July 22, 2004

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Asia by Blog

Joe at Winds of Change kindly cross-posted the last edition and in return I'm pinching his formatting idea. Let that be a lesson to you.

And now on with the show of Asia's blogging's best:

Hong Kong, Taiwan and China

  • Phil Sen looks at who would win a war between Taiwan and China based on his experience with Jane's. Gut Rumbles has a short post on the upcoming military exercises by the USA and China while Mad Minerva says Taiwan is conducting training too. Jodi also has a look at the issue, as does Joseph. UPDATE: Donald Sensing also has a summary of the issues at play here, although he perpetuates the 7 aircraft carriers myth for Operation Summer Pulse 04.
  • Joseph also talks about the release of Dr. Jiang Yinyong, the doctor who blew the whistle on SARS and then challenged the CCP's view of the events of June 1989. He also points to a NY Times article on the matter and what the release signifies about the CCP leadership.
  • In a really disturbing piece of news, Shanghai Eye is closing down. I dearly hope it reappears at some point.
  • Tom has a review of a book on China's issues and challenges. I'll be adding it to my (rapidly growing) China book pile.
  • Via Richard and CDN comes this Asia Times article on the ongoing powerplay between Jiang Zemin and Hu Jintao at the top of the CCP, this time in cyberspace. While on the Asia Times, via Marmot comes this piece on Chinese bloggers.
  • Richard also notes an article from the Heritage Foundation saying the EU should continue to refrain from selling arms to China. Richard agreeing with the Heritage Foundation - who would have thought?
  • China now has 87 million internet users, reports Fons.
  • Chris has a follow-up on the recent resignations over the handling of SARS in HK.
  • China Letter comments on a journalist's return to Beijing and her impressions of the place, including the idea (oft-repeated on this blog) that Beijing's leadership does not really govern China.
  • Conrad talks about the "improvements" proposed in Hong Kong's accountability system.
  • Tom follows the Asia Cup currently underway in China, including the controversy over a few misjudged comments by AFC Chairman Peter Velappen.
  • ESWN re-analyses a recent Hong Kong opinion poll and comes up with different conclusions to the accepted wisdom. He also has the results from another poll on what Hong Kong voters expect of their politicians. His conclusion is partially right: those running for election need more on their platform than "will push for democracy in Hong Kong". However I don't think civic conditions are as bad as he makes out - all cities have problems but Hong Kong's are not particularly bad by world standards.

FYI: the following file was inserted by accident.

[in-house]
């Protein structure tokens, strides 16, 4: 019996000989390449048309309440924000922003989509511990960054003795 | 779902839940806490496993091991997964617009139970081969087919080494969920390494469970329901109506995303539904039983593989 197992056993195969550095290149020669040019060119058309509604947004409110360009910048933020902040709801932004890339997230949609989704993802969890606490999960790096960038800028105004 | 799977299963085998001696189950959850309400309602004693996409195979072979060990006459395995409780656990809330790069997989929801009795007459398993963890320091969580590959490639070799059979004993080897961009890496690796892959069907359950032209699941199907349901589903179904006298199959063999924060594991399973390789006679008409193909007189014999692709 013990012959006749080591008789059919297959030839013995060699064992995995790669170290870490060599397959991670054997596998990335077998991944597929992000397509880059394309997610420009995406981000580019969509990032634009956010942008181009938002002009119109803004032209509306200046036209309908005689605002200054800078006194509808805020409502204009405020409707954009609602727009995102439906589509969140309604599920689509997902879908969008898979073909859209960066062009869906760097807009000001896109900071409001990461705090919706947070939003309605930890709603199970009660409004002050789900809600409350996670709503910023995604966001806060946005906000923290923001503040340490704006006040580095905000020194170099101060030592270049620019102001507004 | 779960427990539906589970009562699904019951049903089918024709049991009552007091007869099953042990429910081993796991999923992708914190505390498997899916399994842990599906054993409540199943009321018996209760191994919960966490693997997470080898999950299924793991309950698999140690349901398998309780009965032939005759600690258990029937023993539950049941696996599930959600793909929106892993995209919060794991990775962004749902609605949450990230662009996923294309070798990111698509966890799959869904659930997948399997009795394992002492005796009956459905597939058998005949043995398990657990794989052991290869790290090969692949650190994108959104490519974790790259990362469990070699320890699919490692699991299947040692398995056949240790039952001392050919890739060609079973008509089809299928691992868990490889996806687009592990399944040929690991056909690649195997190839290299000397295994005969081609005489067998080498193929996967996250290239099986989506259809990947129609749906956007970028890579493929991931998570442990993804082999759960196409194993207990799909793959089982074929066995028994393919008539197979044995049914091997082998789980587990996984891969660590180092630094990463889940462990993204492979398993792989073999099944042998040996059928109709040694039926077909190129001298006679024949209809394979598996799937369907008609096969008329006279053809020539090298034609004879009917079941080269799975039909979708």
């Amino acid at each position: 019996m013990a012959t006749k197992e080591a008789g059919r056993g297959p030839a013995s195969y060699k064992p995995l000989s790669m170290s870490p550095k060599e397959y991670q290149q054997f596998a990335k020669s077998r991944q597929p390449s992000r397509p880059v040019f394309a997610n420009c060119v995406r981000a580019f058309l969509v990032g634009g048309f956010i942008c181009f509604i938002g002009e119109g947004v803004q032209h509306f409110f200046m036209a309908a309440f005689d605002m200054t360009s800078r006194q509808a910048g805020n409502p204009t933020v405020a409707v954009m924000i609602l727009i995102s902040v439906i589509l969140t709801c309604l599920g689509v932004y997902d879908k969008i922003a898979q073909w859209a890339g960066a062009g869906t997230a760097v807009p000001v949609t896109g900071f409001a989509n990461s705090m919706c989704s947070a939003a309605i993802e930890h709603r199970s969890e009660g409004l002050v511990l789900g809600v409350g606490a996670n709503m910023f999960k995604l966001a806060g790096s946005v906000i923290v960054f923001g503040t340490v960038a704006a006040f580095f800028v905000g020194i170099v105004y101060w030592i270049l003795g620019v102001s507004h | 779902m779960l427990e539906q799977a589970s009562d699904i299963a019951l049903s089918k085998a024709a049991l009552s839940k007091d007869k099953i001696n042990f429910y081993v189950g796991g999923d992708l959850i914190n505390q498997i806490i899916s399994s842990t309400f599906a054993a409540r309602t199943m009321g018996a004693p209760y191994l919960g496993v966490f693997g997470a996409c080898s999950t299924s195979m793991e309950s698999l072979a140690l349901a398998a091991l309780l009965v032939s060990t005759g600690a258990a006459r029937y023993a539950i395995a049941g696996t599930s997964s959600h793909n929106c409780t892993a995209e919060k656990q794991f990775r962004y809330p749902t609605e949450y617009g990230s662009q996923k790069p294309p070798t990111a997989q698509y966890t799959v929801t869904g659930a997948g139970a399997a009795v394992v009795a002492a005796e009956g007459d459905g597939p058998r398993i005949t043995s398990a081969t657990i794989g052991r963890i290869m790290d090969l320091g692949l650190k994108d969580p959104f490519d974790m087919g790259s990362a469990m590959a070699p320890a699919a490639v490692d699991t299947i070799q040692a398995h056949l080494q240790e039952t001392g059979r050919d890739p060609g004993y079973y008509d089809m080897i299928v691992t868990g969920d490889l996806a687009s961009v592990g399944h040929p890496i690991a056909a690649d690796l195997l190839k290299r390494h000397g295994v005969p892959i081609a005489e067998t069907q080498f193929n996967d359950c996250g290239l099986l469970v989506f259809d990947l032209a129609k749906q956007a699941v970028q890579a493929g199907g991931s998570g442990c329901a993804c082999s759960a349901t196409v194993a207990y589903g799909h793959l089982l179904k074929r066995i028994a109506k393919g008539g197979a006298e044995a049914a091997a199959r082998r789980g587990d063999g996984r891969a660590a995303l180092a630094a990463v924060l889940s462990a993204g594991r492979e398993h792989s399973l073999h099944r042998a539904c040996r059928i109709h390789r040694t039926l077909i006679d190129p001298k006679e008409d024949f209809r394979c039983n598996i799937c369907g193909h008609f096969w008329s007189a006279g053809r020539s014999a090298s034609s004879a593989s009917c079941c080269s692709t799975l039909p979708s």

• ALN, which is mentioned later as well, talks about the number killed in industrial accidents in China and looks at the numbers killed in mining accidents so far this year. Frightening stuff.

Korea and Japan

  • The Korean blog blocking continues, with Kevin continuing to lead efforts to publicise the issue. Adam brings up an interesting point in contrasting the Korean blocking with China's. Via Scott Summers comes the latest news on the Korean situation.
  • Cathartidae follows Korea's Keystone Cops and their attempts to catch a serial killer. Marmot has plenty on the killer. Oranckay says a large and growing number think the law just gets in the way anyway.
  • Jodi from Asia Pages has a fascinating lunch with Mr. C, an expert on fiscal policy in Korea.
  • Marmot says the US's attempt to force North Korea to do a Libya on nuclear weapons won't work for the simple reason it's North Korea you're dealing with.

SE Asia

  • The fallout from the Philippines pull-out in Iraq continues. The Sassy Lawyer points to some examples where America has "given in" to terrorists, although she has some questions on the largess being lavished on the victim this time. She also muses on the changing relationship between the USA and the Philippines. Michelle Malkin looks at the reports of a potential ransom being paid by the Philippines to secure the hostage's release and is not amused. Neither is Wretchard who now sees the taking of more hostages as a natural consequence of the Philippines actions. Among others commenting on the ransom story are Cranial Cavity, John Hawkins, Donald Sensing, Stephen Green and Michele at ASV. On the other side Jardine Davies has a series of posts on the topic as well from a domestic point of view: he has posts here, here on the ransom and here on the differences between Washington and Manila.